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Irreplaceable Treasures,
Lost & Found on Willoughby

by Bernice Elizabeth Green

The landscape of Central Brooklyn is changing so rapidly one can hardly see the trees for the forest of developers’ tower lifts, scaffolding and industrial tarp protective barriers. 

Architectural masterpieces, here today are vanished in favor of tik-tok lux, the next. 

Even long-time residents of the north area may not have noticed the disappearance of one of Brooklyn’s tallest magnolias.  The “other one” that stood majestically in the courtyard of the now-defunct CABS Nursing Home at the south west corner of Dekalb & Nostrand– not the Lafayette Avenue Grandiflora of international fame.

Some neighbors call it the way they see it, preferring words like gentrification, erasure, displacement, vanishing and even replacement to the bland “change”.
Two blocks at the northeast corner of Nostrand & Willoughby (441 Willoughby Avenue), there’s more evidence of an evolution of sorts in real time. The “Masonic Temple on Willoughby” may be headed straight to something other than its function and away from its original form.


Construction on The Jacob Dangler House began in 1870 and was completed in 1902.  The Oriental Grand Chapter of the Eastern Star, an African American woman-led masonic group founded in 1850, purchased the building from descendants of the Dangler family, in 1967.

For many years, the mansion served the owner’s desire to be an event space for social functions, baby showers, birthdays, weddings, rites-of-passage celebrations, dances, award ceremonies.

Over the past several months local media outlets have followed the story of developers efforts to turn the building into condos, and the nearby community’s fierce fight to protect the French-Gothic limestone structure itself by having it landmarked. That way, its architectural integrity, its intended service to the community as an event space home away from home, and its history would be preserved.
While they “stave off developers,” the community is awaiting the decision from NYC Landmarks, residents also, it was reported last week, directed attention “ to saving as many parts of the property” as possible, and whatever valuable that’s left inside. Like copper roofing and blue stone.   

Meanwhile, the “Brooklyn 360” developers are moving swiftly. Their petition for pre-demolition approval has passed approval, setting the stage for a “greenlighting” for further work.

Our Time Press’ visit to the site yesterday reveals that whatever’s valuable may not be inside anymore; and what’s salvageable already is what’s already saved:  memories of another space, in another time.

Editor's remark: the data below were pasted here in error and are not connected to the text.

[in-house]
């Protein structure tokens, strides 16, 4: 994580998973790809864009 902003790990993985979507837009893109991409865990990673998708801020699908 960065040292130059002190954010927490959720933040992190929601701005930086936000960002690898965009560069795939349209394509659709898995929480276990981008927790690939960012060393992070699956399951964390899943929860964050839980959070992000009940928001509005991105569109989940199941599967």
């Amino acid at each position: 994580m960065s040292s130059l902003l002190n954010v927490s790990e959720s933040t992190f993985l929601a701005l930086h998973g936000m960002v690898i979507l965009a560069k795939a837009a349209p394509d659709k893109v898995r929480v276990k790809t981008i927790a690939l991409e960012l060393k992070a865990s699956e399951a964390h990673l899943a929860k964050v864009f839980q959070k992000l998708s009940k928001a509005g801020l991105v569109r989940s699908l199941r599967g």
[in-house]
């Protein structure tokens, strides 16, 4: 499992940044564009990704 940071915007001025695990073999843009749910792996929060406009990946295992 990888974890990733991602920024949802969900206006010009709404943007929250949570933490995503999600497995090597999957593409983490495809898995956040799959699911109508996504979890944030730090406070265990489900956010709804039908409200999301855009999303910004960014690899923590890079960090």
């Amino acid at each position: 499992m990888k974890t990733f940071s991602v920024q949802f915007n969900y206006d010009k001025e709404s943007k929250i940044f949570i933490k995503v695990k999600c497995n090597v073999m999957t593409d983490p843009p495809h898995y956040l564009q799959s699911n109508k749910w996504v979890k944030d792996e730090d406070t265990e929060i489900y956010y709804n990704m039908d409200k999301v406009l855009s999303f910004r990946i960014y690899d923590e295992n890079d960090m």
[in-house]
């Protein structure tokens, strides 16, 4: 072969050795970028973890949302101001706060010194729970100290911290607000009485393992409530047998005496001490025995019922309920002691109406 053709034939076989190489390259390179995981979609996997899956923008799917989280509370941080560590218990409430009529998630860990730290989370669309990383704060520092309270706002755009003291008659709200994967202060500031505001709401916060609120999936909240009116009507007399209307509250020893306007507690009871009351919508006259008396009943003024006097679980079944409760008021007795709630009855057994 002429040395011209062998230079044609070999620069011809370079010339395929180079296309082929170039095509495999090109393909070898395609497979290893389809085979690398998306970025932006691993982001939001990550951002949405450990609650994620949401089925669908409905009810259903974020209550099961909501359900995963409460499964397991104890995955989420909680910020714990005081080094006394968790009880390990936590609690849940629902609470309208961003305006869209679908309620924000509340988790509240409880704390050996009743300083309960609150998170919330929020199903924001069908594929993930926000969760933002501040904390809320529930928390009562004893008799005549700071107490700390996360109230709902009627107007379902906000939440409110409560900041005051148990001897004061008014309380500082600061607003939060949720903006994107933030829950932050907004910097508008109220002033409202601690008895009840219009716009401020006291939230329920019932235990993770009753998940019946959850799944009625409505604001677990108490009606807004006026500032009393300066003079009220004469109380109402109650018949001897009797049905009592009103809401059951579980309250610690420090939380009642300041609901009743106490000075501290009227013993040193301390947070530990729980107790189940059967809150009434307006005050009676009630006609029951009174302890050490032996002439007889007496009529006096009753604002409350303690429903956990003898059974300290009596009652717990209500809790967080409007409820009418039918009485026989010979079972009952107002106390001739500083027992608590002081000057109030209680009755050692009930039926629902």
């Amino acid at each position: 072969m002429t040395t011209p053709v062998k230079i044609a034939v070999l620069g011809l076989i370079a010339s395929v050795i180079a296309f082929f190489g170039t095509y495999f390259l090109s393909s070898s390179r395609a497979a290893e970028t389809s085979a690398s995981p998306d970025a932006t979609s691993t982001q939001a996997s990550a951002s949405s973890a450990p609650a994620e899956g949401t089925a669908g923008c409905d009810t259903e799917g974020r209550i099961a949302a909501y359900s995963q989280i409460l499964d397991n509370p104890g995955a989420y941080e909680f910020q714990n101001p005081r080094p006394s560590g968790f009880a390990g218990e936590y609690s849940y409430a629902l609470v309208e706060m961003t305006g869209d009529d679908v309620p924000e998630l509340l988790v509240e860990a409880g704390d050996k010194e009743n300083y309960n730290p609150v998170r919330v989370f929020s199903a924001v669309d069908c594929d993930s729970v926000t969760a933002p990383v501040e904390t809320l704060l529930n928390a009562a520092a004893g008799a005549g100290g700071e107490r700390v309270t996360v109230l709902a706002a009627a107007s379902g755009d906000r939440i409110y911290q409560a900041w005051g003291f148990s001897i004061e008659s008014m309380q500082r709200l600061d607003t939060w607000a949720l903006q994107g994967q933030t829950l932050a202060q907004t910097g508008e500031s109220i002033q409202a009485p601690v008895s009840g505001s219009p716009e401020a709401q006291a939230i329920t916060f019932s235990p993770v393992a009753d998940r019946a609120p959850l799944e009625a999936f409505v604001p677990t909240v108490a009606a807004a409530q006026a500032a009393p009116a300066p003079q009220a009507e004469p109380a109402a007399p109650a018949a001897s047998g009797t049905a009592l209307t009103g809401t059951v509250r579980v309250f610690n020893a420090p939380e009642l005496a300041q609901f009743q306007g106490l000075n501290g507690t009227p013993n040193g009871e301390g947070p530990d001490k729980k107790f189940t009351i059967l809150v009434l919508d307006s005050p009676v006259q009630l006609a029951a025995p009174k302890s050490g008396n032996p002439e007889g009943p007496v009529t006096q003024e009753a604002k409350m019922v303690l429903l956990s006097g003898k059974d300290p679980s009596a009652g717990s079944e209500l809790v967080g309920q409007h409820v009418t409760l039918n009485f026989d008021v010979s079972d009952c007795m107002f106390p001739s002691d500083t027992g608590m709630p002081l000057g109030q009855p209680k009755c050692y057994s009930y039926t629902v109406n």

A kind site worker, putting up protective wood barriers on the building’s Willoughby entrance, told us there was nothing to photograph inside the building.  “Nothing. It’s an empty space. Nothing to take pictures of.”  We were totally fine to photograph the insides of what only can be called a cavern, based on his brief description. But for safety reasons, we didn’t force the issue, standing back to observe the “debris” clean-out. 

As of yesterday, at 2:00pm, the original Order of the Eastern Star entrance sign is still intact.

But when we left Willoughby to head north down Nostrand to Myrtle, we found two other “things”: an iron gate painted — Basquiat-like — with names and tags of passersby or visitors.

We also intercepted a heavy wood cross headed to the trash heap.
If there is meaning to the discovery of a crucifix on its way to the trash heap as debris, it could be associated with the spirit of community advocacy in the 1200 petitioners advocating for the preservation of a mecca. The history of the mansion at 441 Willoughby is told exquisitely by the writer Suzanne Spellen at It is where a family lived for three generations, and where in the late 1960’s an organization born from African American entrepreneurial women ancestors (possibly some formerly enslaved) created a space for social exchange for a neighborhood.

Our Time Press intends to donate the relic to The Macon Public Library with the hopes that it is dedicated to the Order and the neighborhood who sought NYC Landmark designation to protect its architectural and cultural significance while preserving its unique history.


So, the significance of this effort is that if historic landmarking is approved for the building, it will not be torn down whatever the developers’ purposes. It will not become nothing more.
For more information, please visit, and For a precise history of the building, Our Time Press recommends you read writer Suzanne Spellen’s column at:

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